See also: IRC log
Vojtech gives regrets.
Norm looks for volunteers to work on use cases and requirements.
Richard: In XML Core yesterday, when we were talking about when xml:id processing occurs, that's the sort of thing that I thought this model might help us describe.
Paul: So things like when XInclude processing occurs by default.
Richard: What we've done so far is describing manipulations of infosets. But there may also be some aspects that occur before the construction of infosets.
Henry: Roughly speaking, what others have expressed an interest in is a recursive, namespace based explanation of what the content of an XML document is.
Richard: If it contains some kind of kind of encryption, then the meaning is what you get if you look at what's been signed, etc.
Henry: There are two layers, one
of the issues is whether they can be separated. The first is
about what documents mean, what is the infoset that the author
of this document expects to be held to?
... We don't have a definition of that anywhere. One way of thinking about the default processing model is to consider how all the technologies are involved.
Paul: So, the default processing model would define some default processing that you do on a document and you end up with an infoset and that infoset is special. It's the more official or default infoset. And because that's the more official one, that's the one that establishes "meaning".
Henry: The relatively neutral
term that the TAG uses for this is the elaborated
... Murray Maloney raised an objection to GRDDL going forward because it didn't answer the question of whether it operated on the pre-XIncluded document or the post-XIncluded document.
... One way to think about this is that defining the elaborated infoset would allow specs to say, other things being equal, start here.
<scribe> ACTION: Henry to consider requirement and use cases so we can have a longer discussion of this topic in a couple of weeks. [recorded in http://www.w3.org/2009/04/23-xproc-minutes.html#action01]
Commenter satisfied, closed.
Norm: I think the spec needs to be elaborated to say more about what/when you follow redirects.
Richard: Do we need to say it or just refer to the HTTP spec?
Norm: Point I think, but there's
still a little work to be done.
... The technical point is that we should relax the MUST on redirects to SHOULD.
Henry: Bottom line: people are
going to be using libraries.
... I have been surprised occasionally by difference in this area.
... I think it would be ok to say SHOULD.
Richard: How likely is it in the case of a redirect that the body will contain XML?
Norm: Whatever you get, XProc gives you tools to look at it.
Proposal: Change it to SHOULD
Norm: I'm inclined to skip this this week, until I can do more based on our discussions last week.
Norm: Any comments on my implementation of our path separators decisions?
Proposal: Ratify the decisions about path separators.
Vojtech: You can use quote
characters to quote strings that contain spaces.
... What the spec says is that you can quote a single quote character by doubling it.
... But what happens if you put a single quote character in double quotes and the other way around. Does that work and how do you write it?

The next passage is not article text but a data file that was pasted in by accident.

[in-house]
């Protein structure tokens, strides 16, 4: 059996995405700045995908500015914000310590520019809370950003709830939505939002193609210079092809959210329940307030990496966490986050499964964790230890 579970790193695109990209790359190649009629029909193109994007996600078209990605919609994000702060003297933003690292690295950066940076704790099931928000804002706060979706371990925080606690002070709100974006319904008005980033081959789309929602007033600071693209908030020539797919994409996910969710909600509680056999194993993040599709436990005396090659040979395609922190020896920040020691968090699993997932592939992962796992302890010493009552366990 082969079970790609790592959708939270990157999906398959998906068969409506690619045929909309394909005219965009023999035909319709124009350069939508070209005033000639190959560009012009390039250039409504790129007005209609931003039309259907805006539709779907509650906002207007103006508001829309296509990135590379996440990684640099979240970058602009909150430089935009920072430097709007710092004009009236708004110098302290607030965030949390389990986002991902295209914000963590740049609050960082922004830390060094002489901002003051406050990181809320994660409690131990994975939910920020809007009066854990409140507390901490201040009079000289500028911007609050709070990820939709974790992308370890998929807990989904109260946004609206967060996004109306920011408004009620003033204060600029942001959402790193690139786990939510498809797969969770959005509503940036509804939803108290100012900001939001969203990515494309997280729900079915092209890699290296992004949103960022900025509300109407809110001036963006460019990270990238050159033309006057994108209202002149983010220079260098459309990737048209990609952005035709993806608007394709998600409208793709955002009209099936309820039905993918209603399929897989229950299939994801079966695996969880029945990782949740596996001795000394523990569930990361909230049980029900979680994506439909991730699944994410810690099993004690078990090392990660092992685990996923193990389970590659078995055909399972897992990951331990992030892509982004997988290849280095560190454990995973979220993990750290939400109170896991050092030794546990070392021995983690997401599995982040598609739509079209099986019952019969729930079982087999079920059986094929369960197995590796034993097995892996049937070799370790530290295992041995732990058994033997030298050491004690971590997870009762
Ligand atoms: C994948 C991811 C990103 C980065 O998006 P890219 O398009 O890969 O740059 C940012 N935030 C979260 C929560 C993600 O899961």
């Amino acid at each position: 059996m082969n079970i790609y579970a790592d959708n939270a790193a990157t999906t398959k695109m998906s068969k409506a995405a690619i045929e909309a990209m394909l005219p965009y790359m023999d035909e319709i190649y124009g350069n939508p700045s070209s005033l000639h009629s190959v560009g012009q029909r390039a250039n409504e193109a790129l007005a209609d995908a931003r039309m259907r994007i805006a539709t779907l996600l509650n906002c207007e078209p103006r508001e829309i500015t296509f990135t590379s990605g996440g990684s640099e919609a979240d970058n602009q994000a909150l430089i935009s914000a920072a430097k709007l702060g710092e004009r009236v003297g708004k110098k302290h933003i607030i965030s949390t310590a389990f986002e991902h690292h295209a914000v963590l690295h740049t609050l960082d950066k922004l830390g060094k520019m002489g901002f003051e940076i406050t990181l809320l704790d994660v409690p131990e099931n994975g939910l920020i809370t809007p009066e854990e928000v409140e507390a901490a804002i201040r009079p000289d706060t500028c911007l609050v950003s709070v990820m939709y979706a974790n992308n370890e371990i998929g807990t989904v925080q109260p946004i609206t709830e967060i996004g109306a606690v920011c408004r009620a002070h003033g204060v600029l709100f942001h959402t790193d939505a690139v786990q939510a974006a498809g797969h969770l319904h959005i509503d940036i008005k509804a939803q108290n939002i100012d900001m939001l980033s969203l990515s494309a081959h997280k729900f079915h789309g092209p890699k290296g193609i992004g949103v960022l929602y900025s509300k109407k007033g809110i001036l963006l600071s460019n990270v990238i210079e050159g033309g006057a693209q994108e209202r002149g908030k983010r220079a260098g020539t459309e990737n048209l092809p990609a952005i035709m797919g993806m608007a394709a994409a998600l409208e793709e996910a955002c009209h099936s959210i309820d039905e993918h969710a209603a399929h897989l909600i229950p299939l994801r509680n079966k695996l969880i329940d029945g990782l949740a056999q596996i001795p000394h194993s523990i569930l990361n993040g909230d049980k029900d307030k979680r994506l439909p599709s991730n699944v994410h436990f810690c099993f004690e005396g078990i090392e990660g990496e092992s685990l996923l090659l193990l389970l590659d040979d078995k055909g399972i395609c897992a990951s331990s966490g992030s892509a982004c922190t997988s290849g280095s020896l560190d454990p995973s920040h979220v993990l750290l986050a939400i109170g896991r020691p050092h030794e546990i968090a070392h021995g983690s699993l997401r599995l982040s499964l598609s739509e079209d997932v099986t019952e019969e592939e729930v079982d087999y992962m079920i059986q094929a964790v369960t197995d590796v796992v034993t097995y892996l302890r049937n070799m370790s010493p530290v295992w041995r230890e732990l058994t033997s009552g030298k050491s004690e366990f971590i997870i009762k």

... And how are single quotes interpreted in double quotes?
Henry: Is what you meant, roughly, that you can use a mixture of quotes in the attribute value?
Vojtech: If I want to pass an argument that contains a space, I have to quote it, but what if it contains a quote?
Richard: Can I suggest an alternate solution? Add a new attribute that defines the argument separator character. By default, it's space, but you can set it to something else.
Vojtech: I think that's much better.
Henry: I like it.
Proposal: Add a new option to identify the argument separator character.
<richard> The shell equivalent is $IFS
Mohamed: How many options do we have now?
Norm: I propose not in V1.
Alex: I agree.
Henry: That's what pipelines are for.
Alex: It sounds like a good idea, but not now.
Proposal: Not in V1.
Norm: I was entirely persuaded by
... Anyone in favor of this change?
Richard: You're saying p:error will have a primary output?
Richard: So it'll be an error if you leave it unconnected.
Vojtech: No, output ports can pour onto the floor.
Richard: The spec does say that non-primary output ports can be unconnected, primary output ports must be connected.
<MoZ> The primary output port of a step must be connected, but other outputs can remain unconnected. Any documents produced on an unconnected output port are discarded.
Norm: In the p:error case, if we don't make it primary then it doesn't satisfy the condition we're trying to achieve in the p:choose case. If you don't want to bind it, you can put p:sink after it.
Proposal: Add a primary output port to p:error that always produces an empty sequence.
Mohamed: I don't want to specify the content.
Henry: What difference does it make, it'll never happen. p:error always throws an error.
Proposal: Change the stated semantics of p:choose (and p:try/p:catch) to allow whether or not the output of the step is a sequence to be determined by looking at the subpipelines.
Norm: But can we do this without going back to last call?
Vojtech: It doesn't change the existing semantics. The old version would still work. This is a superset.
Henry: It's backwards
... But it's not forwards compatible. In principle, there could be someone who would object to this even though they approved of the previous version.
Paul: I would think that since it's not backwards incompatible, it's fine.
Henry: The problem is that it's
not just implementor, it's notionally reviewers.
... Could this cause anyone to change their review?
Mohamed: If we go back to CR we may get even more questions.
Henry: It's not a new feature.
Norm: That's true.
Henry: I think we should move forward, but be up-front about this at the PR transition call.
Norm: What about the p:choose/p:try proposal?